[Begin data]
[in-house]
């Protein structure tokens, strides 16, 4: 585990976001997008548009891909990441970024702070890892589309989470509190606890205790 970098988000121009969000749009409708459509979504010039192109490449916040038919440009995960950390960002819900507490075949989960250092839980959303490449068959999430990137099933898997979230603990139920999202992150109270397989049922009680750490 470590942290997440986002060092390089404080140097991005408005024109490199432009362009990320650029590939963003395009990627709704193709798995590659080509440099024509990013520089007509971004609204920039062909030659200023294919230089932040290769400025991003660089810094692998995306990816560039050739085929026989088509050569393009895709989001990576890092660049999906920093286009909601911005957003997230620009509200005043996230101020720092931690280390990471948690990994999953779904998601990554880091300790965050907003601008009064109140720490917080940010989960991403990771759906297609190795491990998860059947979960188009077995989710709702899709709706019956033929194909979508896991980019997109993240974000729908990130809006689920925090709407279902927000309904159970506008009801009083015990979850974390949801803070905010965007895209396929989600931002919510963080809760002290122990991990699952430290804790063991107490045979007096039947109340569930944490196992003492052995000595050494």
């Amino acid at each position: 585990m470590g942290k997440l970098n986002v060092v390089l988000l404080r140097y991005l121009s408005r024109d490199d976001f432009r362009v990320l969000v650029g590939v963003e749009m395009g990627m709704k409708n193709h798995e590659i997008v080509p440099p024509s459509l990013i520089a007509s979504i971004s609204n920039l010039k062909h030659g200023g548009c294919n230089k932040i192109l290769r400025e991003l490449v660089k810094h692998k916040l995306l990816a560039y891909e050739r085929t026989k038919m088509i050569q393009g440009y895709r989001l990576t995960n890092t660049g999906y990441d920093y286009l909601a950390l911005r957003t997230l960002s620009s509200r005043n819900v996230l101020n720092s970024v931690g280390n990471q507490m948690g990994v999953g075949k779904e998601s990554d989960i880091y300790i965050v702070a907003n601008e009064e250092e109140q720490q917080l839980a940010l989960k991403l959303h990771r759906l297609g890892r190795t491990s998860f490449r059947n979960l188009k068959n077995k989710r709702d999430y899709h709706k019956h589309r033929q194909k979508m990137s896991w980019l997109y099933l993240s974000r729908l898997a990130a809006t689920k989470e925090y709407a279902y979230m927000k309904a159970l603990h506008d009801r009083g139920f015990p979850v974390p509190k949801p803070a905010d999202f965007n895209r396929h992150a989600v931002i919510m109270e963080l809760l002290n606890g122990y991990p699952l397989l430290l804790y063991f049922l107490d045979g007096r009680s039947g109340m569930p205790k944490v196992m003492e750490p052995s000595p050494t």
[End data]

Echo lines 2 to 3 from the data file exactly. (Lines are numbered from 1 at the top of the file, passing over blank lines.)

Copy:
């Protein structure tokens, strides 16, 4: 585990976001997008548009891909990441970024702070890892589309989470509190606890205790 970098988000121009969000749009409708459509979504010039192109490449916040038919440009995960950390960002819900507490075949989960250092839980959303490449068959999430990137099933898997979230603990139920999202992150109270397989049922009680750490 470590942290997440986002060092390089404080140097991005408005024109490199432009362009990320650029590939963003395009990627709704193709798995590659080509440099024509990013520089007509971004609204920039062909030659200023294919230089932040290769400025991003660089810094692998995306990816560039050739085929026989088509050569393009895709989001990576890092660049999906920093286009909601911005957003997230620009509200005043996230101020720092931690280390990471948690990994999953779904998601990554880091300790965050907003601008009064109140720490917080940010989960991403990771759906297609190795491990998860059947979960188009077995989710709702899709709706019956033929194909979508896991980019997109993240974000729908990130809006689920925090709407279902927000309904159970506008009801009083015990979850974390949801803070905010965007895209396929989600931002919510963080809760002290122990991990699952430290804790063991107490045979007096039947109340569930944490196992003492052995000595050494």
């Amino acid at each position: 585990m470590g942290k997440l970098n986002v060092v390089l988000l404080r140097y991005l121009s408005r024109d490199d976001f432009r362009v990320l969000v650029g590939v963003e749009m395009g990627m709704k409708n193709h798995e590659i997008v080509p440099p024509s459509l990013i520089a007509s979504i971004s609204n920039l010039k062909h030659g200023g548009c294919n230089k932040i192109l290769r400025e991003l490449v660089k810094h692998k916040l995306l990816a560039y891909e050739r085929t026989k038919m088509i050569q393009g440009y895709r989001l990576t995960n890092t660049g999906y990441d920093y286009l909601a950390l911005r957003t997230l960002s620009s509200r005043n819900v996230l101020n720092s970024v931690g280390n990471q507490m948690g990994v999953g075949k779904e998601s990554d989960i880091y300790i965050v702070a907003n601008e009064e250092e109140q720490q917080l839980a940010l989960k991403l959303h990771r759906l297609g890892r190795t491990s998860f490449r059947n979960l188009k068959n077995k989710r709702d999430y899709h709706k019956h589309r033929q194909k979508m990137s896991w980019l997109y099933l993240s974000r729908l898997a990130a809006t689920k989470e925090y709407a279902y979230m927000k309904a159970l603990h506008d009801r009083g139920f015990p979850v974390p509190k949801p803070a905010d999202f965007n895209r396929h992150a989600v931002i919510m109270e963080l809760l002290n606890g122990y991990p699952l397989l430290l804790y063991f049922l107490d045979g007096r009680s039947g109340m569930p205790k944490v196992m003492e750490p052995s000595p050494t």